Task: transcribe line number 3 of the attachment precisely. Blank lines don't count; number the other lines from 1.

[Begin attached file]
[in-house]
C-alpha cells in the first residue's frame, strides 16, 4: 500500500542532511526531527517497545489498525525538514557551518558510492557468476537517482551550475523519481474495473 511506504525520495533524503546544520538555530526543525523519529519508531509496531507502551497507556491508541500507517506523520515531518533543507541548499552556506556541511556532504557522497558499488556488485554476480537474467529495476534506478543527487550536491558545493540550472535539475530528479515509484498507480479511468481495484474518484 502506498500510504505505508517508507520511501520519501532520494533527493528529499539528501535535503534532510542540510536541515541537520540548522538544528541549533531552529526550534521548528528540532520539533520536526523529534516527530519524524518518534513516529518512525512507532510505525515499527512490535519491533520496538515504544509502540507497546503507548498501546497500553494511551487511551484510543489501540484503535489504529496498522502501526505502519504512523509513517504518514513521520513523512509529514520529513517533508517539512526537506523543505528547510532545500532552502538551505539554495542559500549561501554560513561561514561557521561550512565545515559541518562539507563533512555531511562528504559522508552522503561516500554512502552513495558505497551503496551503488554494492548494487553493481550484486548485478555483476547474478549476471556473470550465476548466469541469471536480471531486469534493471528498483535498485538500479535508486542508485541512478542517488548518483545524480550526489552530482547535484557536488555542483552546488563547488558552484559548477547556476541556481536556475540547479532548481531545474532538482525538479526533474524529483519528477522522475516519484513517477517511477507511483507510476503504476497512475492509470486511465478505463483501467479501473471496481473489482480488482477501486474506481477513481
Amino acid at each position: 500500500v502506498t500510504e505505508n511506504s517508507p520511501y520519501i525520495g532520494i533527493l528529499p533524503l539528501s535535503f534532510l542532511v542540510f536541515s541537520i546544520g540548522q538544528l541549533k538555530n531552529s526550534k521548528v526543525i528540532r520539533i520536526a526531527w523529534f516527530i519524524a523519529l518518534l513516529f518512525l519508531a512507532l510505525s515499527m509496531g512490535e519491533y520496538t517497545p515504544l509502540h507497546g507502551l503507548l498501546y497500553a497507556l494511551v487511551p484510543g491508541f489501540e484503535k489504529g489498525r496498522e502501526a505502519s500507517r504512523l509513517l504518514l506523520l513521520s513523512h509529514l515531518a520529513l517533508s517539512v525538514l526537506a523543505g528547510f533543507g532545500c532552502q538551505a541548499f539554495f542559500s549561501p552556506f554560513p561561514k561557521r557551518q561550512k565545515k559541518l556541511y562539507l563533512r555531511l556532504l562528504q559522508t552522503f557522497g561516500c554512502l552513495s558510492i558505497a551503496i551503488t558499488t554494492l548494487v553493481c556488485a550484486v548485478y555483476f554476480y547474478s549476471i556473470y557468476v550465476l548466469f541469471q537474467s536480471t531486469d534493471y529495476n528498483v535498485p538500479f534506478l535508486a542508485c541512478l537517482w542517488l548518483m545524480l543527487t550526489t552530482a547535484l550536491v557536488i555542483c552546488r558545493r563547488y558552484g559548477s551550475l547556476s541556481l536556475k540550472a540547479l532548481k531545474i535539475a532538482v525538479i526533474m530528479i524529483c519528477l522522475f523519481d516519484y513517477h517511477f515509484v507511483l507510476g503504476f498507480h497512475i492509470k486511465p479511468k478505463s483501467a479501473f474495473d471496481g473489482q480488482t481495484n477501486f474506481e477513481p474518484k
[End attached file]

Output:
Amino acid at each position: 500500500v502506498t500510504e505505508n511506504s517508507p520511501y520519501i525520495g532520494i533527493l528529499p533524503l539528501s535535503f534532510l542532511v542540510f536541515s541537520i546544520g540548522q538544528l541549533k538555530n531552529s526550534k521548528v526543525i528540532r520539533i520536526a526531527w523529534f516527530i519524524a523519529l518518534l513516529f518512525l519508531a512507532l510505525s515499527m509496531g512490535e519491533y520496538t517497545p515504544l509502540h507497546g507502551l503507548l498501546y497500553a497507556l494511551v487511551p484510543g491508541f489501540e484503535k489504529g489498525r496498522e502501526a505502519s500507517r504512523l509513517l504518514l506523520l513521520s513523512h509529514l515531518a520529513l517533508s517539512v525538514l526537506a523543505g528547510f533543507g532545500c532552502q538551505a541548499f539554495f542559500s549561501p552556506f554560513p561561514k561557521r557551518q561550512k565545515k559541518l556541511y562539507l563533512r555531511l556532504l562528504q559522508t552522503f557522497g561516500c554512502l552513495s558510492i558505497a551503496i551503488t558499488t554494492l548494487v553493481c556488485a550484486v548485478y555483476f554476480y547474478s549476471i556473470y557468476v550465476l548466469f541469471q537474467s536480471t531486469d534493471y529495476n528498483v535498485p538500479f534506478l535508486a542508485c541512478l537517482w542517488l548518483m545524480l543527487t550526489t552530482a547535484l550536491v557536488i555542483c552546488r558545493r563547488y558552484g559548477s551550475l547556476s541556481l536556475k540550472a540547479l532548481k531545474i535539475a532538482v525538479i526533474m530528479i524529483c519528477l522522475f523519481d516519484y513517477h517511477f515509484v507511483l507510476g503504476f498507480h497512475i492509470k486511465p479511468k478505463s483501467a479501473f474495473d471496481g473489482q480488482t481495484n477501486f474506481e477513481p474518484k